that if a little condensation could be started in one place it would at once spread out in all directions, like the benign influence of the little homœopathic pill. How a rainfall started in this way is ever to stop as long as any aqueous vapor remains in the air, they have not condescended to tell us. This question has not, so far as I know, ever been raised by the results of their incantations.
As a matter of fact, every drop of water taken from the air decreases the number of vapor molecules remaining, and, consequently, lowers the temperature of the dew point. Likewise, every free molecule which is brought to rest by striking against a solid body, gives up its energy of motion to that body and increases the total energy of its molecular vibration, so that a body upon which water molecules are condensing is having its temperature continually raised, and it must be continually giving off heat to surrounding bodies, or it will soon be warmed above the temperature of condensation. In the case of the dust particles of the atmosphere, they must give off this acquired heat to the molecules of the air which come in contact with them; hence the condensation of moisture from the air raises the temperature of the air. There are, accordingly, two reasons why heat must be continually taken from the air in order to keep up condensation. The temperature of the dew point is being continually lowered by the loss of vapor molecules, and the temperature of the air is being continually raised by the amount of heat which these molecules lose when their motion is stopped.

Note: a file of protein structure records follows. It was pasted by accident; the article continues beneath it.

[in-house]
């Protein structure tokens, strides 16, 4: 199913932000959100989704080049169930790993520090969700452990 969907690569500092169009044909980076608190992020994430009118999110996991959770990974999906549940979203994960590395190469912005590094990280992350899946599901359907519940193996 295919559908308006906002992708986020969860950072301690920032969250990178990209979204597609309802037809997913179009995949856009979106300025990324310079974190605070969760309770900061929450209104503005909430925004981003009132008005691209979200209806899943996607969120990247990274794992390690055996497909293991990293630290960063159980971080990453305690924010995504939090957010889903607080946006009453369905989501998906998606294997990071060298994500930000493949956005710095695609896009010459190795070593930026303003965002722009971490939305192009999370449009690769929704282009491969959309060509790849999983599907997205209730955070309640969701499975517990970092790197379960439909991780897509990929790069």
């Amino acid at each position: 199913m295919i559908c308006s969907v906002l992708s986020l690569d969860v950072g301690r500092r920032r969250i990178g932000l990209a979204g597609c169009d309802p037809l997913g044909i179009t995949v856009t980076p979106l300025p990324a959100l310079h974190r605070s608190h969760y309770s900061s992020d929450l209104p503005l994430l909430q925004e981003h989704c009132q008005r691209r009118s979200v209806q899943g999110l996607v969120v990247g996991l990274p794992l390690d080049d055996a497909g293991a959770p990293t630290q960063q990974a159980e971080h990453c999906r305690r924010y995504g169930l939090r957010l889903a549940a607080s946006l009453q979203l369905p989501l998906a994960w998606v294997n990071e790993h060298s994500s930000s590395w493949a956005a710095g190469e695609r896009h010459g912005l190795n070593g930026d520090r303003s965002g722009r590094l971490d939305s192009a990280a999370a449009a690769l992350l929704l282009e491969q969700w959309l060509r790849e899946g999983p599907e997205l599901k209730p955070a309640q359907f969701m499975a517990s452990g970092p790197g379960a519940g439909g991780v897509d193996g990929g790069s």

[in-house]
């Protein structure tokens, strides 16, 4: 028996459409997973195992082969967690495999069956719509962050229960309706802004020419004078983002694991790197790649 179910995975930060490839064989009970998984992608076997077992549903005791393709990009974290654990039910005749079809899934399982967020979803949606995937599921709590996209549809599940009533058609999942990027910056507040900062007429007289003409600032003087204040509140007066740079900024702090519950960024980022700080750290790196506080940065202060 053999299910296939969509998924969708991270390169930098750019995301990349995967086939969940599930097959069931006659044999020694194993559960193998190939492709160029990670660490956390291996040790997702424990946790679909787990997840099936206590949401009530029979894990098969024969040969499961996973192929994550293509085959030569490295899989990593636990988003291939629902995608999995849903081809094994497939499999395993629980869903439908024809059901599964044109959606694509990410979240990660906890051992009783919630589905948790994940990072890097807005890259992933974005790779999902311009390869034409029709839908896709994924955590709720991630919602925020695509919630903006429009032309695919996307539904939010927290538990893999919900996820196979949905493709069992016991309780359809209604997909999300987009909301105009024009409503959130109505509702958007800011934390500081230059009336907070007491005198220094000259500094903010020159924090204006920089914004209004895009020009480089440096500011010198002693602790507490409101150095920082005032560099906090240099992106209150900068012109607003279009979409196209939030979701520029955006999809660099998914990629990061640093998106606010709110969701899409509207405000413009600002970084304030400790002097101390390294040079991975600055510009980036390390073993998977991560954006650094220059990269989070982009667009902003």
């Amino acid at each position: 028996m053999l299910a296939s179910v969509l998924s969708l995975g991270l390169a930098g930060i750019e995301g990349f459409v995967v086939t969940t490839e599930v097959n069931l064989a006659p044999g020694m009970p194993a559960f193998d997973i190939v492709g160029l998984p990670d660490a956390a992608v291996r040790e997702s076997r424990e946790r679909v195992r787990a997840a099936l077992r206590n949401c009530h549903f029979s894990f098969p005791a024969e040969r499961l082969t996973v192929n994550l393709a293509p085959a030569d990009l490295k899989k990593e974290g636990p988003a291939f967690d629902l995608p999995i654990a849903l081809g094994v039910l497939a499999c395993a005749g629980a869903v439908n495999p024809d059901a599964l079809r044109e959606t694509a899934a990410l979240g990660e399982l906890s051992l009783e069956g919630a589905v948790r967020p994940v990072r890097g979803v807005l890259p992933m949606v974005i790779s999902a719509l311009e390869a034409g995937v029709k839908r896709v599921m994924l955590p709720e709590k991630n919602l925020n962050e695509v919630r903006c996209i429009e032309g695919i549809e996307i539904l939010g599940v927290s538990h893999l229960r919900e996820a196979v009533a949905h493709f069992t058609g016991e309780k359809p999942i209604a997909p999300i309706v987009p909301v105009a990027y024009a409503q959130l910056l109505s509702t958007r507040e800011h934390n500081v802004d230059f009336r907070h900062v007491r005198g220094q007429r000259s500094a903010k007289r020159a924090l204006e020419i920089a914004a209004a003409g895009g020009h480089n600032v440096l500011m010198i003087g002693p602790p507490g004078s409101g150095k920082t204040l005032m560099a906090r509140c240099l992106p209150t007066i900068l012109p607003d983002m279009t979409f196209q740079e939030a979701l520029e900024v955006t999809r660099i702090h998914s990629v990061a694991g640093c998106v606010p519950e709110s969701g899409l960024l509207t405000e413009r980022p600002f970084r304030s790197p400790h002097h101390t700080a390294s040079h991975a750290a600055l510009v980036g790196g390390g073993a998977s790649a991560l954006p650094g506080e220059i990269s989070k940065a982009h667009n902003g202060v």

In the formation of rain by natural causes this continuous decrease of temperature is provided by ascending currents of air which carry the water molecules upward into continually cooler and cooler regions. These ascending currents of air may be caused by mountain ranges which deflect upward the winds that blow against them, by the expansion of the air over a heated area of the earth's surface, and possibly by other agencies not yet understood. In the case of our California storms, these ascending currents are usually persistent for several days, frequently moving across the whole continent. They are marked upon our weather maps as areas of low barometric pressure. Whenever there is an area over which the barometric pressure is less than the normal, it is an indication of an ascending current of air, and wherever there is an ascending current of air there is a probability of rainfall, though if the air be very dry it may not be carried to a sufficient height to be cooled below its dew point.
On the other hand, wherever there is an area of increased barometric pressure, or of high barometer, it is an indication that there is a descending current of air over that area; and since air which is settling toward the earth is continually having its temperature